Estrangement in W B Yeats and Thomas Hardy

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“A recurring characteristic of Modernism is the estrangement of the individual from his/her world: the outside world becomes unreal, uncanny, a place in which the individual can no longer feel at home.” What evidence do you find of such estrangement in the writing of the period?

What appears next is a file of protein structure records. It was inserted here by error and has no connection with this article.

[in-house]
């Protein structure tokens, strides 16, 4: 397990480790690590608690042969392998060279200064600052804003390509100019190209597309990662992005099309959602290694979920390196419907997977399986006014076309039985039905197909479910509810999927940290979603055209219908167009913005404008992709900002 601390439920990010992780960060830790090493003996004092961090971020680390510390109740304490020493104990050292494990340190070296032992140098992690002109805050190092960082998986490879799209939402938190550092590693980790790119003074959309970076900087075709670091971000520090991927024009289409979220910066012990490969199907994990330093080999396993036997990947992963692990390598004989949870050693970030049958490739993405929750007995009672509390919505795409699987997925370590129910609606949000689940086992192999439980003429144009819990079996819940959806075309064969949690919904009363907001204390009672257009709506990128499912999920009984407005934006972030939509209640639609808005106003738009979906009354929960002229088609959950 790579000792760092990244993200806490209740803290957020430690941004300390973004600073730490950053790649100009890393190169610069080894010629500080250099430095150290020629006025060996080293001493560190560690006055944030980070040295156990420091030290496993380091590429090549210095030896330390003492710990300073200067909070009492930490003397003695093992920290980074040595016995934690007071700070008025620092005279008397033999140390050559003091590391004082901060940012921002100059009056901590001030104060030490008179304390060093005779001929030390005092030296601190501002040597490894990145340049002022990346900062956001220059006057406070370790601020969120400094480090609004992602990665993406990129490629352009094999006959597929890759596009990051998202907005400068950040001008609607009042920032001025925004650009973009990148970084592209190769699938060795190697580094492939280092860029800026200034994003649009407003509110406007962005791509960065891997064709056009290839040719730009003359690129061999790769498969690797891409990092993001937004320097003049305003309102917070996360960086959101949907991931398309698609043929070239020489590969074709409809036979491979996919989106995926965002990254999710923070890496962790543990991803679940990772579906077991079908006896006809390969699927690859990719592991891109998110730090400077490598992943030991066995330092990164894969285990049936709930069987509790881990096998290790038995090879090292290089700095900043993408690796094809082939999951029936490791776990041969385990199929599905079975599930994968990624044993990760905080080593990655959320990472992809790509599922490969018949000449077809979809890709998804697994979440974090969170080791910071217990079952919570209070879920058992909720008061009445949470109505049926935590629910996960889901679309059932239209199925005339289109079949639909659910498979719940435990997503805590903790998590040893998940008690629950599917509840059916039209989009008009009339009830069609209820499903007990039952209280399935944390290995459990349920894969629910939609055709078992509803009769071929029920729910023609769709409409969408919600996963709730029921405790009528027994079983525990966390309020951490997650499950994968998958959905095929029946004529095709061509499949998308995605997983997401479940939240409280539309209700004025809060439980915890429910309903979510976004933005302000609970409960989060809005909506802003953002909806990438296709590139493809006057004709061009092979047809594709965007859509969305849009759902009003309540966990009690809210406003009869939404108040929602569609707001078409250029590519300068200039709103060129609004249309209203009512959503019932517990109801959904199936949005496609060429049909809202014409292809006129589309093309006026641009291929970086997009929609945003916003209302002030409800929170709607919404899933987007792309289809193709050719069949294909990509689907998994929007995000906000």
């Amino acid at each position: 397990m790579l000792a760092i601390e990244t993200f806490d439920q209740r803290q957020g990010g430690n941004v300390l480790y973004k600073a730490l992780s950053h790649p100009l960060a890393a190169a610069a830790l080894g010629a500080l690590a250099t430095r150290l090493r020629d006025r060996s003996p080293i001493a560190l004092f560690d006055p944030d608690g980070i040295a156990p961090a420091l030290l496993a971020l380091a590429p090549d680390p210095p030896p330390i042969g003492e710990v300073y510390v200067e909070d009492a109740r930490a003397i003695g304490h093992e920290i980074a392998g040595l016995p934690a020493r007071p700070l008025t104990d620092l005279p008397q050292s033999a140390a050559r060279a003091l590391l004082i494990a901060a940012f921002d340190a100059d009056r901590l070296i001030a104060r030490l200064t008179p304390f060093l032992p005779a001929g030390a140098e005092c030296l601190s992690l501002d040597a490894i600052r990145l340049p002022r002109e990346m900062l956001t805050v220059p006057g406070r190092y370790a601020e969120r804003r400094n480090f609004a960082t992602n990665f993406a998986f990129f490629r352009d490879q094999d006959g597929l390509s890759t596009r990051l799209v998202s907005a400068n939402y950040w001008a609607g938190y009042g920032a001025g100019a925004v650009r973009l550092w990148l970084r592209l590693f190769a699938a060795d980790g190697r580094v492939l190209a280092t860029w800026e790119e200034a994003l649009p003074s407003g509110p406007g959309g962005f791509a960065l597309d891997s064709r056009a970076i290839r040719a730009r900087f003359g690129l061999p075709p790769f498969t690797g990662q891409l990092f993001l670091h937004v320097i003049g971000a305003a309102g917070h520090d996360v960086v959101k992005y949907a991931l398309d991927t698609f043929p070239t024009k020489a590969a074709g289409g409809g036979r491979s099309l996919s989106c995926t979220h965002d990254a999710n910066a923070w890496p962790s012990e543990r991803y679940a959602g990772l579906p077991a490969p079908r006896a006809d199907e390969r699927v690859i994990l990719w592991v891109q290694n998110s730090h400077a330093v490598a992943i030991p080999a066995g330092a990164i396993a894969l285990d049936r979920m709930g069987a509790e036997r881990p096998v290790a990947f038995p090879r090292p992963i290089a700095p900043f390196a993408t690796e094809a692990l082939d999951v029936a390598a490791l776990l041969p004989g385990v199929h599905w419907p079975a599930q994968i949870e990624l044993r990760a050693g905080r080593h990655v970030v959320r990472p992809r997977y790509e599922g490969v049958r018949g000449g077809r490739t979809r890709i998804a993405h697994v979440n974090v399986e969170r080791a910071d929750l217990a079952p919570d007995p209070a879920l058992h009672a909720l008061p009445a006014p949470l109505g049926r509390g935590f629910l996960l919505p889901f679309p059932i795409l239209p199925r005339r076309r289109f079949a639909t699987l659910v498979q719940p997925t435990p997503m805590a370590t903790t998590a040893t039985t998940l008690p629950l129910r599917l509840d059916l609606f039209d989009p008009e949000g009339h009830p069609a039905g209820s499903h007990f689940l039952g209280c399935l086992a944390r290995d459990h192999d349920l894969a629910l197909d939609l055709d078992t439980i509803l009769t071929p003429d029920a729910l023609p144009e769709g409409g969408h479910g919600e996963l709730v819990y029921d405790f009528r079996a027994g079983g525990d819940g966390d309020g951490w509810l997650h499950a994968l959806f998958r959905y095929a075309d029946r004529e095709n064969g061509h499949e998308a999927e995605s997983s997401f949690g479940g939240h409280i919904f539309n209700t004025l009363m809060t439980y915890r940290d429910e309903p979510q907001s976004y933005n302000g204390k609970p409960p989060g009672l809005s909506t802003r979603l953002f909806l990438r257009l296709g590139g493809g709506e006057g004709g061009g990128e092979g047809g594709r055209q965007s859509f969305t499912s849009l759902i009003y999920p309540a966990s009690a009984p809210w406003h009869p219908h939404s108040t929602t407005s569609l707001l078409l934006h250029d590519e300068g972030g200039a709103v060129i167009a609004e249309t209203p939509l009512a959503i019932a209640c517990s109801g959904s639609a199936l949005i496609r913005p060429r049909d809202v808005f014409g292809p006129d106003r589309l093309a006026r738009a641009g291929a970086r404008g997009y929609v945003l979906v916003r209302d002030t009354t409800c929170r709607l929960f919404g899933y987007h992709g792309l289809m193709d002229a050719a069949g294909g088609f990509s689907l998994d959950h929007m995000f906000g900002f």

The late 19th century and early 20th century were times of great spiritual and social upheaval. It was an era in which many external values of the previous century were being challenged; faith in the government was in question, as were social class and the Christian belief system. The testing of these ideals (which had hitherto been cornerstones of society, and even given many lives purpose), left people in a previously inexperienced state of cynicism and subjectivity. As the zeitgeist moved from confidence to speculation, so did the literary works being produced. Modernism was a movement the sought a new centre of order for the now chaotic world, as old aesthetics and beliefs simply did not seem to fit anymore. This sense of aloneness and being unstuck from reality is a quintessential trait of early 20th century texts. By examining the work of Thomas Hardy and William Butler Yeats (two contemporary poets of the time), a real sense of the estrangement experienced comes across. Many social and political crises around the turn of the century aided the development of Modernism (approximately 1890 onwards). Europe was in a state of pandemonium. Considering the massive loss of life due to WWI (1914–18), and the religious and political conflict in Northern Ireland, Western consciousness was in turmoil. With such a breakdown civilisation, the idea of progress and reason seemed all but abandoned, resulting in the questioning of nationality and political authority. The gap between the proletariat and bourgeoisie was addressed by Marxism, and the theories of ‘Ideology’ and ‘False Consciousness’ was hypothesised, leading people to question the way in which the perceived life, and even religion. Karl Marx (1818–83) told us that beliefs are imposed by a higher power, and that morality serves a purpose. The evolution of the perception of morality, coupled with scientific advancement, lead to the collapse of Christianity as it was known. With concepts which had until now bound the individual to the rest of their world, one’s perceived place in the universe is in jeopardy. This feeling of being unhomed is a fundamental characteristic of Modernist literature (Price, 2011a). It is crucial to look at Modernism in an historical context, whilst considering the aesthetic and intellectual advancements made in the period. To fit this new age of thought there needed to be a new approach to art, i.e. the expression of consciousness. Picasso’s Cubism movement (1907 onwards) endeavoured analytically to give the full experience of the object, by looking at all aspects at once. From Ezra Pound’s piece on Modernism, ‘Make it New’ (1934), the title became a kind of mantra for Modernists, because as society continually changes, ideas should be renewed to fit accordingly (Price, 2011a). The works which will be discussed in this essay are prime examples of how displaced from certainty people who lived through this cultural shift were. Thomas Hardy (1840-1928) was particularly sensitive to this cultural change. Hardy was brought up in the Dorset countryside, and wrote in an unpretentious, straightforward style. His register reflects clearly on his upbringing in a stable farming community, completely outside of academia. Because of his upbringing, Hardy did not value the elevated language of literary tradition, as to him, it lacked ‘Gothic’ integrity. Hardy suggested that irregularities gave virtue in texture, and as art is incapable of perfection it should reflect humanity. As we can see, Hardy had a strong sense of the world he grew up in, and didn’t leave the county of his childhood until 1862, when he moved to London. As industrialisation increased, Hardy became increasingly...
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